(While he’s fairly confident you all know who’s #1, Frank Shamrock still doesn’t like to chance it.)
Five Ounces of Pain reports that when Frank Shamrock headlines the April 11 Strikeforce card, he’ll be doing so against former EliteXC 160-pound contender and weed-loving hard-ass Nick Diaz. On one hand, this has the makings of a great fight. Both men are slightly insane in their own special ways, and both are liable to say/do absolutely anything in the lead up to a fight.
On the other hand, should they even be fighting? Shamrock has competed most of his career at middleweight and above. He weighed in at 185 for his bout with Cung Le. Diaz has been hovering in the 160-170 pound neighborhood as of late, and doesn’t exactly have the kind of frame you can pack a lot of weight on to. It’s unclear at this point whether Shamrock will cut down or whether Diaz will munchie up, though if we had to guess we’d put our money on the latter.
But even as I sit here perplexed by the decision to pit these two against each other – and disappointed by the fact that it isn’t a Diaz brothers vs. Shamrock brothers tag team match – I am forced to admit that I wouldn’t miss this fight for anything.
It’s not a bout that will have any longstanding implications in whatever division it’s contested in. There’s no title on the line, no more than the same general feud that exists whenever either one of these guys fights anyone. Whoever wins, whether it’s Shamrock beating the smaller Diaz or Diaz beating the older Shamrock, it won’t do too much to change either man’s standing in the MMA landscape.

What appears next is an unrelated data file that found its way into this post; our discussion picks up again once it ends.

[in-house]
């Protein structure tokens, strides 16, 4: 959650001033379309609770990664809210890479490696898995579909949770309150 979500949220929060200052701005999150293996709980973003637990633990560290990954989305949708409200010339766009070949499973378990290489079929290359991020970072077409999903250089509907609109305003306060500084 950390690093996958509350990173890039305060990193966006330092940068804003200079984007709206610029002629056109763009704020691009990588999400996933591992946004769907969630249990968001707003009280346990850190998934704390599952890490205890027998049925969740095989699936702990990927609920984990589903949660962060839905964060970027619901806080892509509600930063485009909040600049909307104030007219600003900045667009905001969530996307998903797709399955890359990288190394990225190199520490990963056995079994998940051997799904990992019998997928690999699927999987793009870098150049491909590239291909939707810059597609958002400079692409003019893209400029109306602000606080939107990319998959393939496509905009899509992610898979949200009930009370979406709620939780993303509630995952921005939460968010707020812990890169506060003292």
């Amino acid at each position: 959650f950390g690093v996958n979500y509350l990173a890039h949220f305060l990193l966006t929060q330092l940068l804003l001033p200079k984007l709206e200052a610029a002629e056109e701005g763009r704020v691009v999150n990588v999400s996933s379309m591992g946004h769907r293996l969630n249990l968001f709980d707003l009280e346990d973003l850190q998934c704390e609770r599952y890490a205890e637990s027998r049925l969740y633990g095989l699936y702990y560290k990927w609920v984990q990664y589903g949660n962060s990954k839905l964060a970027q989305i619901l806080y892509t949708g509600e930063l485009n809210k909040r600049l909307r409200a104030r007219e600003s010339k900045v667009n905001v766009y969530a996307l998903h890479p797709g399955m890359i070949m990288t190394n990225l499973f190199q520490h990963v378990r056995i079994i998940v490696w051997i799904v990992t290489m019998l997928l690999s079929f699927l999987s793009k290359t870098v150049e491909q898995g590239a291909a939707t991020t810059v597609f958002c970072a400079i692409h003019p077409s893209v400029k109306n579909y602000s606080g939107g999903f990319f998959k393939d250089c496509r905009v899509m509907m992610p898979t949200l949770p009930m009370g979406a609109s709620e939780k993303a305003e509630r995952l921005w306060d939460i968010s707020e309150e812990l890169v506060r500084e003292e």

And yet, what can’t happen in a Diaz-Shamrock bout? It’s as if we’re guaranteed a certain baseline level of showboating and/or middle-finger waving, not to mention unorthodox striking styles and surprise finishes. And that doesn’t even take into account the smacktalk before and after the fight.
Clearly, the people at Strikeforce know what they’re doing. This is a main event that has real appeal. Maybe not the GSP-Penn kind of appeal, but not the Kimbo Slice-James Thompson kind either. It’s somewhere in the middle, where good, experienced, credible though not elite fighters who are both batshit crazy, come together for a night that ought to be, if nothing else, memorable. And you know you’re going to watch.